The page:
Working in a laboratory and using vials of blood from HIV positive patients, Professors Abraham Loyter and Assaf Friedler, both researchers at Hebrew University identified and tested a protein they call Gammora to see its effects on killing HIV infected cells.
Unlike other viruses which integrate several copies of themselves into one cell, HIV only incorporates one or two copies of itself into the CD4 cells. This allows the virus to effectively take over that cell, using it as a “factory,” producing more of itself.
Gammora essentially forces multiple copies of the HIV DNA to enter the cell, causing the cell to go into overdrive, resulting in the cell “committing suicide,” according to Prof. Zev Sthoeger, the head of internal medicine at Kaplan Medical Center in Rehovot.
“Because the virus uses the machinery of the cell, each infected cell is a factory for many viruses,” Sthoeger said. “And, if we kill the infected cells, maybe we can do more than the current medications.”
Loyter and Friedler, who are working with the Zion Pharmaceutical Company, left Gammora in vials containing blood from HIV infected patients at the Kaplan Center for eight days allowing the virus to proliferate which resulted in a 97 percent decrease in the HIV virus in those vials.
“Medications that are on the market are able to reduce and prevent HIV from becoming AIDS. They can suppress it, but they can’t get rid of it fully,” Hagai Ayad, the spokesman for the Israeli AIDS Task Force, told The Media Line. “Here comes a new method, which apparently might create an opportunity to find a full cure for HIV and AIDS.”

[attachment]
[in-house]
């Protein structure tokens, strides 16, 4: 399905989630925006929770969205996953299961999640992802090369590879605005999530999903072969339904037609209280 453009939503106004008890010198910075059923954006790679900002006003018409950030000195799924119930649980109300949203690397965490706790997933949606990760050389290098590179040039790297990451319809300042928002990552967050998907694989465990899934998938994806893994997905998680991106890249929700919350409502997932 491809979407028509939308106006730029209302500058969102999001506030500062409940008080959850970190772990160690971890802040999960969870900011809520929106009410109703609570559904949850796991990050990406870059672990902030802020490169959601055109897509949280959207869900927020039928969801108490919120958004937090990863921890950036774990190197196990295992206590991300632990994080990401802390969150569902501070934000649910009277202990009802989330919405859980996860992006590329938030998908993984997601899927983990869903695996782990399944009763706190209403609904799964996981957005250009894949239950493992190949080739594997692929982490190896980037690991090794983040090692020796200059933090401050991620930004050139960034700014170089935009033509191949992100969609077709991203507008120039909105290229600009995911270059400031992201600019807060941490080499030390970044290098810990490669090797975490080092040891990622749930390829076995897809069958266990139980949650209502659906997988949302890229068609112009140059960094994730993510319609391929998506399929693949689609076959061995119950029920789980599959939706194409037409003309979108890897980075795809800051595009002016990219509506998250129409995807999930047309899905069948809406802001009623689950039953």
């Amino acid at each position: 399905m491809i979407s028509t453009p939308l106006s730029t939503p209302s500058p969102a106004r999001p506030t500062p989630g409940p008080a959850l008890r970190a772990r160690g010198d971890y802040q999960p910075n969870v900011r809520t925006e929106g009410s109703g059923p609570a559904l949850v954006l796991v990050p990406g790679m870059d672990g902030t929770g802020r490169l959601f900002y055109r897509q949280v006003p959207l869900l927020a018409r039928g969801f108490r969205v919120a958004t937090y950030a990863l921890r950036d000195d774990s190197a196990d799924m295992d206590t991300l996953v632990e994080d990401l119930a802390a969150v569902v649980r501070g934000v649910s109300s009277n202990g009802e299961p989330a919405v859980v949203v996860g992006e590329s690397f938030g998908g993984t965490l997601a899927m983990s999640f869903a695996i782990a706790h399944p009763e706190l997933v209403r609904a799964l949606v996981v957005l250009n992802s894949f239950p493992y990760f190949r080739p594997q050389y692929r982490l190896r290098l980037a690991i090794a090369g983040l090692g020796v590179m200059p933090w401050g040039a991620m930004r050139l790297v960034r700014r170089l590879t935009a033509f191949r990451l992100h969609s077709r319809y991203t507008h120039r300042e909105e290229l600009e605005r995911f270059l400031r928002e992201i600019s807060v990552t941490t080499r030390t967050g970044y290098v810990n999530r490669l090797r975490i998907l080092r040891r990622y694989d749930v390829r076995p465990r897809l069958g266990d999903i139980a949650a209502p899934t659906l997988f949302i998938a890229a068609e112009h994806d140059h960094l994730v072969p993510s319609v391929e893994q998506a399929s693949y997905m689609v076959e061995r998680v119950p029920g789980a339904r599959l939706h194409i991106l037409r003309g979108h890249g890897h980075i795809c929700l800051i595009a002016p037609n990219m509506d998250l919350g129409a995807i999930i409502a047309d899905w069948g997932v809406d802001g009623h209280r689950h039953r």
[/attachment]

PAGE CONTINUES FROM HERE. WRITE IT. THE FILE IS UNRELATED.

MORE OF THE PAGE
Gammora provides the possibility of completely ridding a once-HIV positive patient from the virus for good. Something that has never been done before.
“We currently have about 7,500 HIV positive citizens in Israel,” Dr. Margalit Lorber, the head of the autoimmune disease department at Haifa’s Rambam Medical Center, told The Media Line. “We have about 450 new cases every year.”
While the percentage of those infected in Israel is only around 0.1 percent, the country began studying the epidemic in the 1990s when there was a global push for more research into the HIV and AIDS viruses. Since then, Israel has worked toward finding a cure.
Sthoeger and his team at the Kaplan Medical Center are optimistic that clinical trials at the center testing the efficacy of Gammora should begin within a year and he hopes to make this treatment more affordable than other HIV treatments.
Article written by: Katie Beiter
Article reprinted with permission from The Media Line